1 Sep 2009
Refocus Your Job Hunt
Are you finding you’re not getting the jobs you want? Are your applications not getting you to interview? Below, we list some of the common reasons people don’t make it into the jobs they first thought of, and provide some suggestions of things you could do to improve your chances.
Application form poorly presented
If you’ve made lots of applications to jobs you are interested in, but not yet secured any interviews, it is probably time to take a good look at how you’re presenting yourself on paper. Employers can be very picky about choosing candidates whose applications contain spelling and grammatical errors. Get a friend to look through your form, particularly checking for:
- spelling or poor English
- incorrect dates
- untidy handwriting
- poor quality printing
- not following instructions
- using the wrong colour ink
- not responding to each requirement of the job advert or person specification.
Read these previous posts for more top CV and application form tips:
Or attend a CV workshop click here for more information.
Applying at the wrong time
It may be that you have applied to an organisation outside its usual recruitment method. Often, employers don’t mind receiving speculative applications that they may keep on file for a little while. Some organisations, though, have very strict routines for how they recruit staff and you need to abide by the general guidelines for the industry and employer you’re interested in.
Not meeting the job requirements
Employers spend a lot of time deciding what their jobs are and the qualities required to fill them effectively. Documents such as the job description or the person specification provide this information. It is up to you to demonstrate that you already have the skills the employer is looking for, in as clear and effective a way as possible.
If you haven’t got the precise experience required, make the most of what you do have by writing about your transferable skills. For example, the job may require good communication skills. Think hard about exactly what they’re looking for: do they mean talking? Listening? Persuading? Writing? Using the web as a communications tool? Perhaps you could write about any voluntary work you’ve done that shows the range of communication skills you already possess.
It could be the case that you don’t yet have the required level of experience for the job. In this situation, perhaps think about taking a lower level job to build up the experience it is felt you are lacking and reapply after a year or two.
Not choosing a good starting point
Perhaps you’ve chosen a suitable industry but just the wrong firm within it. Be very clear about why you’ve chosen the specific company. If it’s a law firm, for example, why are you interested in their kind of work? If it’s a medical school, why is this the right one for you? If you’re not able to answer these questions successfully for yourself, it will be difficult to convince an employer.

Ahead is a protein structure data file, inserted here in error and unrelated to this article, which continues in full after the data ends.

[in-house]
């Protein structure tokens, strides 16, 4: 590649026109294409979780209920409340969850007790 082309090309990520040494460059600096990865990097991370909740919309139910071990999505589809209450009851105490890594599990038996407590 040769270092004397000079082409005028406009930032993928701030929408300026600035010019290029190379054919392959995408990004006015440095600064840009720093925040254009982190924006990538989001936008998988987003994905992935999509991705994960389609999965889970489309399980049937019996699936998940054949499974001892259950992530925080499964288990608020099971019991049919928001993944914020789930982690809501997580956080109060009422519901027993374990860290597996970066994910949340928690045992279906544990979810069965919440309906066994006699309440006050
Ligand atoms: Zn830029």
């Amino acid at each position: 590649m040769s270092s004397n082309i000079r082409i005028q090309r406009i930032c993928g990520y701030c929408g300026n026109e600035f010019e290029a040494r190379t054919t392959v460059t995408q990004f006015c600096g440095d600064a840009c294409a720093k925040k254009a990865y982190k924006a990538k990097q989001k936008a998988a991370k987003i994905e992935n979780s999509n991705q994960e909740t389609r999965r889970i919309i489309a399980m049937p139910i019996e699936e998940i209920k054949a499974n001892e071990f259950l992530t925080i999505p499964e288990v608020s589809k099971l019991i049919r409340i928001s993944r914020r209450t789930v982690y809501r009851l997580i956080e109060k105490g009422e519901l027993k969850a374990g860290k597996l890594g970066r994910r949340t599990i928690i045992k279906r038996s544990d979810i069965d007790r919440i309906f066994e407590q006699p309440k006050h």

You will want to focus your energies on doing a few applications really well rather than adopting a more scatter-gun approach; employers know when people are just copying-and-pasting standard, non-tailored answers into their application forms.
Alternatively, perhaps you’ve chosen entirely the wrong career for you! Ask yourself these questions:
- How much do I know about what I really want to do?
- How much thought did I put into this career choice?
- How extensively did I research the job area and the skills required?
- How much did I know about the organisation, its competitors, the kind of work it does?
- How many people in the industry did I talk to in order to get a feel for what would be the best approach to applying?
Try to keep up the energy and confidence it takes to complete job applications and go to interviews. Think about taking on voluntary work, part-time roles or go on courses to keep your skills up. Join networks of other people in similar circumstances who can keep you positive.
Finally, contact C2 if you would like to arrange a session to meet one-to-one with a careers adviser to discuss your career options and refocus your job hunt. email: firstname.lastname@example.org or call 020 7863 6062
Info on this post has been taken from the careers group CEP leaflets and is protected by copyright. See here for more leaflets and information on the copyright: http://www.careers.lon.ac.uk/output/Page67.asp